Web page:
The test specimens were commercial congruent z-cut LN crystals (The Roditi International Corporation Ltd). The wafers were cut into rectangular 10 × 10 × 1 mm3 pieces that were further diffusion annealed in air [28, 33, 47] for the formation of a H-H bidomain ferroelectric structure. As a result a long CDW was formed in the middle of the bulk of the whole wafer. For AFM studies following the method described earlier [10, 29, 39], thin transverse cuts of the crystals were made so the polar axis is in the specimen plane and the nonpolar axis is perpendicular to the specimen surface. Thereafter one of the planes so obtained was sequentially polished with ASM3/2 diamond powder and cerium oxide powder with the main fraction size of 0.8 mm. For increasing the electrical conductivity and surface recrystallization after mechanical treatment the specimens were reduction annealed at 1030 °C for 60 min in a ULVAC VHC-P610 infrared furnace in 6.0 Grade dried nitrogen atmosphere (purity grade 99.9999%). After reduction annealing a chromium electrode was magnetron-sputtered onto the surface opposite to the polished side. Chromium forms an Ohmic contact to lithium niobate [64, 65]. The crystals were attached by the chromium electrode side to a metallic substrate using Leitsilber 200 conducting silver paste. The schematic of specimen preparation is shown in Fig. 1.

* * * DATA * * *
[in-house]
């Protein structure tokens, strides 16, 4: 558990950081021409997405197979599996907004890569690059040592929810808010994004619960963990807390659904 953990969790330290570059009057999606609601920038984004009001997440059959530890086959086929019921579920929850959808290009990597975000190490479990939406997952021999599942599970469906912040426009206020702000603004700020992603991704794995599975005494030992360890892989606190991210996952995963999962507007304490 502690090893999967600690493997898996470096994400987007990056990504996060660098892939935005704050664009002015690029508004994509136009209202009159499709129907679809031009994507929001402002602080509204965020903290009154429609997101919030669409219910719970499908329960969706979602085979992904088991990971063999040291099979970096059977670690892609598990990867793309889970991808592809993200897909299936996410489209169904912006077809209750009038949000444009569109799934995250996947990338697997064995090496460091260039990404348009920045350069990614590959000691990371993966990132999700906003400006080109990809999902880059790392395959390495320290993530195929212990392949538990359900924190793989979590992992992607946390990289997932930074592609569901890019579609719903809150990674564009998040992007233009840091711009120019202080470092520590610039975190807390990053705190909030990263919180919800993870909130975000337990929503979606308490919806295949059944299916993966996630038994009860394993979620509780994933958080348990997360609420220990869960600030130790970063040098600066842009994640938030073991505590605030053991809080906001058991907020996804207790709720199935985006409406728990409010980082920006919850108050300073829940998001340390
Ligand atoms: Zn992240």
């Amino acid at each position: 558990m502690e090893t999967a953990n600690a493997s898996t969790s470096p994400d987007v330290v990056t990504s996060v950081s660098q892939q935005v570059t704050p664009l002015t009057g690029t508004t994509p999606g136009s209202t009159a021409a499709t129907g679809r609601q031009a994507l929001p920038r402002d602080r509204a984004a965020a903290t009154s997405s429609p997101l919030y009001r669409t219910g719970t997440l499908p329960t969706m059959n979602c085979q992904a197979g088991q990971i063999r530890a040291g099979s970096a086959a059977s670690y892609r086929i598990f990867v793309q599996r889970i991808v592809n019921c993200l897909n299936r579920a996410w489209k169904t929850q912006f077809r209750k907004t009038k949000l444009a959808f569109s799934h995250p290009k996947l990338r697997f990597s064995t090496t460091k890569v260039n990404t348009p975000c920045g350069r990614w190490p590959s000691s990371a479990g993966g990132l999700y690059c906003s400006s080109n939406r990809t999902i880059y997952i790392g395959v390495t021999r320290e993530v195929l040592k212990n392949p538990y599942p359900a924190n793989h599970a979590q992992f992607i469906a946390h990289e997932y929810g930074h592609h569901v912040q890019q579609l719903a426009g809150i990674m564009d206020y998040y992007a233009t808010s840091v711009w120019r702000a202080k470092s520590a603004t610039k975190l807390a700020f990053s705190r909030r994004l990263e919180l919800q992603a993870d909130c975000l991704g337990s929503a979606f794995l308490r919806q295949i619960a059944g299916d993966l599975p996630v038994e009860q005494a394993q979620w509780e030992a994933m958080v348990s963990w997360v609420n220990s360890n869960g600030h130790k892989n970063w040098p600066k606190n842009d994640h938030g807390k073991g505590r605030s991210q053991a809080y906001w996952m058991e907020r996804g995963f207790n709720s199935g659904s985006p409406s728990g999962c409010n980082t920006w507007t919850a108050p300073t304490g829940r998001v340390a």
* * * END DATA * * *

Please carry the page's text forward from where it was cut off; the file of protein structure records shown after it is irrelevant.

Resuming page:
Figure 1.

Schematic of specimen preparation.

Study of the CDWs by piezoresponse force microscopy, conductive atomic force microscopy (c-AFM) and I-V curve recording methods was carried out under an Asylum Research MFP-3D Stand Аlone probe microscope. High-resolution silicon cantilevers with NSG30/Pt platinum coating were used. The cantilever bias for c-AFM imaging of CDW areas was +7 V. For studying the time stability of the electrophysical properties of the CDWs in the LN bidomain crystals the I-V curves were recorded at several CDW points and c-AFM images were taken for the CDW crystal region immediately after reduction annealing and after long-term exposure for 91 days.

At the first phase of the study the threshold switching voltages of the domain structure were measured using the AFM probe. To this end, square pulses 20 sec ranging from 0 to ±200 V at a 10 V step were applied to different points of the monodomain region of the specimen. The domain structure was visualized using piezoresponse force microscopy. The results showed that the switching of the domain structure is caused by biasing of the cantilever with ≥+30 V and ≤–50 V. For avoiding repolarization during I-V curve measurement all the subsequent measurements were carried out in the –20 to +20 V range. The positive and negative I-V curve branches were taken separately at several CDW points. The I-V curves were taken from CDW regions with tilt angles close to 90 deg with a 10 sec sawtooth signal for 20 cycles, the data being averaged over the measurement cycles. Then the specimen was divided in two halves. For studying the effect of environment on the stability of the electrophysical properties of the CDWs one half of the specimen was placed into n-hexane and the other left in air. Hexane is a nonpolar aprotonic solvent that prevents the CDWs of the reduced crystal from oxidation in ambient oxygen and is supposed not to shield the CDWs field. The specimens were held in dark air-proof containers at room temperature. The temperature and humidity in the room were not stabilized. After exposure the I-V curves and c-AFM images were taken again.